Reply: The budget must provide the necessary resourses to cover, amongst other needs, the employment, training and the deployment of staff, the provision of the necessary equipment and the maintenance of court buildings.

Question 3: Do judges have any say whatsoever in decisions concerning funding or in managing the budget?

Reply: Judges have no say, at law, in decisions concerning funding or in managing the budget. They have no responsibility regarding administrative and financial matters. However, judges expect to be provided with the necessary human and material resourses to enable them to administer justice effectively. Although the Executive recognises this obligation, results often fall short of expectations. A positive development was noted recently when the Executive involved the judicature in consultations regarding annual budgetary requirements of judges.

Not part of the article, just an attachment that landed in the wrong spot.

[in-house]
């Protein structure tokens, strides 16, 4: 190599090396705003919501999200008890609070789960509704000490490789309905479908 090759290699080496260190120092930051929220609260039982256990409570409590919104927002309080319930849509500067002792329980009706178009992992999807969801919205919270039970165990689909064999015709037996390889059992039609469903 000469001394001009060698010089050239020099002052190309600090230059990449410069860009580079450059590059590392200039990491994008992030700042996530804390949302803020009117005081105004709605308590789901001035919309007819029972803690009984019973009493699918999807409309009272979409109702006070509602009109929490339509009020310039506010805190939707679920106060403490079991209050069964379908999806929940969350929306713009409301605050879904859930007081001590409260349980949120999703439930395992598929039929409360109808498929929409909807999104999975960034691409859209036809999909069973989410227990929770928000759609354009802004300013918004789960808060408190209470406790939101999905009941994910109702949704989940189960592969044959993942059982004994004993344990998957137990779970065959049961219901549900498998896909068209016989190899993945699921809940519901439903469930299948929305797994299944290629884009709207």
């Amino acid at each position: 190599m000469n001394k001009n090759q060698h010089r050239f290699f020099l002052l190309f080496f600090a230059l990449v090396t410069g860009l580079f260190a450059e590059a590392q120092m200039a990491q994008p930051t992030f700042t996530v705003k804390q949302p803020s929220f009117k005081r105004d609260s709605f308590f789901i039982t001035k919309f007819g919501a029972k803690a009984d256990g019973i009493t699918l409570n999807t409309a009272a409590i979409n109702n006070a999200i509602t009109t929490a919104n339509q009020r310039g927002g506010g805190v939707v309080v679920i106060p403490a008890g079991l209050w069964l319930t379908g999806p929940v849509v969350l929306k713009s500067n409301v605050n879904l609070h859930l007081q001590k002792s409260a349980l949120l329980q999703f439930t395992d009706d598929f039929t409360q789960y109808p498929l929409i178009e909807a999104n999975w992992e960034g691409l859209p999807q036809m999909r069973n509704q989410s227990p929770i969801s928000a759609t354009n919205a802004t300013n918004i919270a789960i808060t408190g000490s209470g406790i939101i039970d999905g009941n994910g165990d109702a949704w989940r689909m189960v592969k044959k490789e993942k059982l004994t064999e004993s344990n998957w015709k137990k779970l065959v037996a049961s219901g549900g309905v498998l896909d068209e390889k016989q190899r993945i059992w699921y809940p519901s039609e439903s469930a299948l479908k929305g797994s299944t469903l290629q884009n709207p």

Question 4: Do judges have adequate support staff and equipment, in particular office automation and data processing facilities, to ensure that they can act efficiently and without undue delay?

Reply: Although a marked improvement has been made recently, especially in the area of information technology, yet we may not be reaping the full advantage of it, because of lack of adequate support staff and training. Again, the Courts are not managing to attract and retain enough academically qualified and motivated staff. Such staff is indispensable for an efficient justice system, especially when all judges are so overloaded.

Question 5: Do judges encounter other material difficulties, which prevent them from acting efficiently?

Reply: Maltese judges have their share of difficulties including:

1) An insufficient number of judges, to cope with the current workload, including quite a significant backlog;

2) Quite a significant backlog;